What would happen if all wild species disappeared tomorrow?

What would happen if all wild species disappeared tomorrow?

Have you ever stopped to think what would happen if one day we woke up without wildlife, if we could continue to grow food, if we could revisit forests and beaches, if climate change would increase or decrease?

What would happen if all wild species disappeared tomorrow?

Human beings are to blame for the disappearance of many species and the destruction of the environment, something that despite the constant news and the call for attention from scientists no longer seems to be as important as it deserves.

This is the kind of concern that keeps those who study life on Earth awake at night.

What would happen if we woke up in a world without animals?

1. The extinction of the human species

According to scientists such as Gonzalo Andrade, director of the Institute of Natural Sciences of the National University of Colombia and member of the Colombian Academy of Natural Sciences, the disappearance of fauna (wild animal life) would mean the total imbalance of life on earth and would represent a danger of extinction of life as we know it.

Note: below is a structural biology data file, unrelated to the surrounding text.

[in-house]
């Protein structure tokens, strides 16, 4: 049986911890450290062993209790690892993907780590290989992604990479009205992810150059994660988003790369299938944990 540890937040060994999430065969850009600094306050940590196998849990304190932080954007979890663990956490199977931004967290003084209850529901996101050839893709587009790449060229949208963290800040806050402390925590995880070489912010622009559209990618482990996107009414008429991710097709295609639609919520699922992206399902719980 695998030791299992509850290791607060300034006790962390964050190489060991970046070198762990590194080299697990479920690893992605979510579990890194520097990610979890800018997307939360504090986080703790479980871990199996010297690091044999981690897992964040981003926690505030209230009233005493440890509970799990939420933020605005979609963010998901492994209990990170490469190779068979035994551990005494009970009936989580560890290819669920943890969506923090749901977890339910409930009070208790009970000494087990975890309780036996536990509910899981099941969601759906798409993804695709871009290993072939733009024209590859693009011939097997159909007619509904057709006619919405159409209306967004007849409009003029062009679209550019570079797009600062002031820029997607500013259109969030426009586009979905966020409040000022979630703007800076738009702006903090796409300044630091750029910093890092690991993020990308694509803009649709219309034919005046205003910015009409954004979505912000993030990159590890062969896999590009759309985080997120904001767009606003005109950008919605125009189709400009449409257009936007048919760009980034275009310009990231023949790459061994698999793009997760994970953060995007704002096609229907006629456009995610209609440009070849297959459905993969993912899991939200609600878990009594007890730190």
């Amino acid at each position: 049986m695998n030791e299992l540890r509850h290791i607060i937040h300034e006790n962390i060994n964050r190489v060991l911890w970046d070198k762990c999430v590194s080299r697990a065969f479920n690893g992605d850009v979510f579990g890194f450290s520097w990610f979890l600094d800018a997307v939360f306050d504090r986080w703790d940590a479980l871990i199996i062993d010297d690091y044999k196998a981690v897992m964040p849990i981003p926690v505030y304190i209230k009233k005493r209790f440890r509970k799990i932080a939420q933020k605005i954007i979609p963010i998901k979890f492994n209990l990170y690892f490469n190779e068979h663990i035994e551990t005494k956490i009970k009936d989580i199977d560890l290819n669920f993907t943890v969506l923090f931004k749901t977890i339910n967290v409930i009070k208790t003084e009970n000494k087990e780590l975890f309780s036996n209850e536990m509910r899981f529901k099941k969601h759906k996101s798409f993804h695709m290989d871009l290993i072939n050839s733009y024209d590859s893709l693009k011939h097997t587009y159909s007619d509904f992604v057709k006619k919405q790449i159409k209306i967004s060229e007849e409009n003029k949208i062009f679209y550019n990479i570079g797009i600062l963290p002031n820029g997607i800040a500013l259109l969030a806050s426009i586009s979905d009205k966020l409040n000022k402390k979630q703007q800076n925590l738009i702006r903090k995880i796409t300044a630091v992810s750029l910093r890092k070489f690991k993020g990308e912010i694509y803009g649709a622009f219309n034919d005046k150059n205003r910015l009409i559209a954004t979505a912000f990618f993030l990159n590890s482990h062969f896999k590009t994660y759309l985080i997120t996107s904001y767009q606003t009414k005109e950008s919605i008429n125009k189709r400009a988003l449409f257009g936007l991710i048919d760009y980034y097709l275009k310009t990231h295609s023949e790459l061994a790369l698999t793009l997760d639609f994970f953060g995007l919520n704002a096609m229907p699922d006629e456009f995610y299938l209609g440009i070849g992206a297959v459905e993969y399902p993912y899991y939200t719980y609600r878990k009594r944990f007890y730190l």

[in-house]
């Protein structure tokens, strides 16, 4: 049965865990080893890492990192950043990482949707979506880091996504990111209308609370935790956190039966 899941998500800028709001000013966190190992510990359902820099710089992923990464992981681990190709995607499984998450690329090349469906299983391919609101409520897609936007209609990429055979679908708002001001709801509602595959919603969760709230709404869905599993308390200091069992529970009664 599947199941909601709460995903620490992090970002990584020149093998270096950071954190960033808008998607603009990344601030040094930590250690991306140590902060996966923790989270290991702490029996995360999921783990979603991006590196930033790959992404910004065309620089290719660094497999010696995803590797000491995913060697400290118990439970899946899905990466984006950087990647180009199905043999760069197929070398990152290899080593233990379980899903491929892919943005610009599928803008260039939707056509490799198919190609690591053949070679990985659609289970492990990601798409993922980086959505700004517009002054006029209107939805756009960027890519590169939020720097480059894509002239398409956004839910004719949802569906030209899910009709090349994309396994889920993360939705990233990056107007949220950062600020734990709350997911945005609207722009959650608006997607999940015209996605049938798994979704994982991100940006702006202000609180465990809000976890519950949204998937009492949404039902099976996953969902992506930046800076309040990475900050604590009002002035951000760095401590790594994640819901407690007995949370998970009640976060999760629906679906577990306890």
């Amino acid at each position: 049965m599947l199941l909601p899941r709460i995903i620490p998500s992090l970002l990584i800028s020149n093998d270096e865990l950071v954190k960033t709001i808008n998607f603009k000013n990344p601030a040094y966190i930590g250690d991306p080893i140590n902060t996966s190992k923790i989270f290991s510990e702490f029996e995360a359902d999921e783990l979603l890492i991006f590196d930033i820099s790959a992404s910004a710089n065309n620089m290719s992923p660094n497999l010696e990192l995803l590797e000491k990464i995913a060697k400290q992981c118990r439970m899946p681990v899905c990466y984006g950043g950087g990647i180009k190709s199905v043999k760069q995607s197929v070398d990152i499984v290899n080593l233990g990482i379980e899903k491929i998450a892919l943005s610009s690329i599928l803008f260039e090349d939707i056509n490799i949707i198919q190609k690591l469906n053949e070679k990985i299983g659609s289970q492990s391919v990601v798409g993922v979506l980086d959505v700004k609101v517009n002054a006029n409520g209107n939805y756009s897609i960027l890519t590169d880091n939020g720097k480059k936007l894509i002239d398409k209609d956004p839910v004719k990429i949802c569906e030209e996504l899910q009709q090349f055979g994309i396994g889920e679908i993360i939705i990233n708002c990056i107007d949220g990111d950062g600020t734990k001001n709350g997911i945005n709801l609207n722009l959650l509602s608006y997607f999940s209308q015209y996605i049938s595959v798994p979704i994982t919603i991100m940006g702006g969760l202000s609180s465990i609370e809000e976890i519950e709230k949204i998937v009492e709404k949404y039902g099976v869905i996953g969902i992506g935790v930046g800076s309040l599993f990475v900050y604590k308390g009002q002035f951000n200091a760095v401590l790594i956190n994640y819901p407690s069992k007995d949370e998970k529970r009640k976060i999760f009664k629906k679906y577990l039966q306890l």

2. Hunger

For the scientist, the human and economic cost of recovering from these situations is much higher than the cost of avoiding the disappearance of species. Andrade argues that the conservation of fauna for the functioning of the ecosystem would prevent the food chain and the natural balance from being ruined.

3. Increase in forest fires

A forest fire is not good news because of the danger it represents for the communities living nearby, because they are difficult to control and because it takes with it the ecosystems, the fauna and the possibility for life to germinate there as before. Now imagine hundreds of fires around the world.

4. Increase in diseases

If we were to make most animals extinct, warns the journal Science Advances, it is possible that some of those who manage to survive us will be, above all, rodents, due to the lack of competition from the large predators that normally feed on them.

This would mean a boom in the population of small mammals, mainly rodents such as rats, which are known carriers of diseases that also affect humans.

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